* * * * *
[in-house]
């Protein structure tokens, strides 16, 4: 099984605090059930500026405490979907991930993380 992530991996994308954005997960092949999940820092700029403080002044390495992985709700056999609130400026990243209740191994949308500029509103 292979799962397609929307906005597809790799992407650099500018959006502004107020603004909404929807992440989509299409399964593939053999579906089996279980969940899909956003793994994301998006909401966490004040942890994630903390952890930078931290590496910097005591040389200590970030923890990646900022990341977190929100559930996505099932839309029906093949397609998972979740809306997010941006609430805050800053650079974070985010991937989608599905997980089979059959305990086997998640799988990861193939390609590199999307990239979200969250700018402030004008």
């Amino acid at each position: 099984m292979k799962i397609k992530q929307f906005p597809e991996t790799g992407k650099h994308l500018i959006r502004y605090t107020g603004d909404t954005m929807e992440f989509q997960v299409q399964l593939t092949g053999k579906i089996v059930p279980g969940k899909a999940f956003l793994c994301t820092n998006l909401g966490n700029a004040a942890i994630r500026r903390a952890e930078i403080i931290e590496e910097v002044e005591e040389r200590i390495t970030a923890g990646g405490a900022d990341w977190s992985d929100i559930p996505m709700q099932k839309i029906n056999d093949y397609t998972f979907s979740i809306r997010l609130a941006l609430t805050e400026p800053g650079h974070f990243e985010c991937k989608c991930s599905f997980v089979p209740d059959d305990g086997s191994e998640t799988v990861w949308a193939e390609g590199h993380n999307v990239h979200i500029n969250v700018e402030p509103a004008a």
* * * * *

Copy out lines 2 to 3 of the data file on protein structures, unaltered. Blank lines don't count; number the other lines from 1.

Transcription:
């Protein structure tokens, strides 16, 4: 099984605090059930500026405490979907991930993380 992530991996994308954005997960092949999940820092700029403080002044390495992985709700056999609130400026990243209740191994949308500029509103 292979799962397609929307906005597809790799992407650099500018959006502004107020603004909404929807992440989509299409399964593939053999579906089996279980969940899909956003793994994301998006909401966490004040942890994630903390952890930078931290590496910097005591040389200590970030923890990646900022990341977190929100559930996505099932839309029906093949397609998972979740809306997010941006609430805050800053650079974070985010991937989608599905997980089979059959305990086997998640799988990861193939390609590199999307990239979200969250700018402030004008």
């Amino acid at each position: 099984m292979k799962i397609k992530q929307f906005p597809e991996t790799g992407k650099h994308l500018i959006r502004y605090t107020g603004d909404t954005m929807e992440f989509q997960v299409q399964l593939t092949g053999k579906i089996v059930p279980g969940k899909a999940f956003l793994c994301t820092n998006l909401g966490n700029a004040a942890i994630r500026r903390a952890e930078i403080i931290e590496e910097v002044e005591e040389r200590i390495t970030a923890g990646g405490a900022d990341w977190s992985d929100i559930p996505m709700q099932k839309i029906n056999d093949y397609t998972f979907s979740i809306r997010l609130a941006l609430t805050e400026p800053g650079h974070f990243e985010c991937k989608c991930s599905f997980v089979p209740d059959d305990g086997s191994e998640t799988v990861w949308a193939e390609g590199h993380n999307v990239h979200i500029n969250v700018e402030p509103a004008a």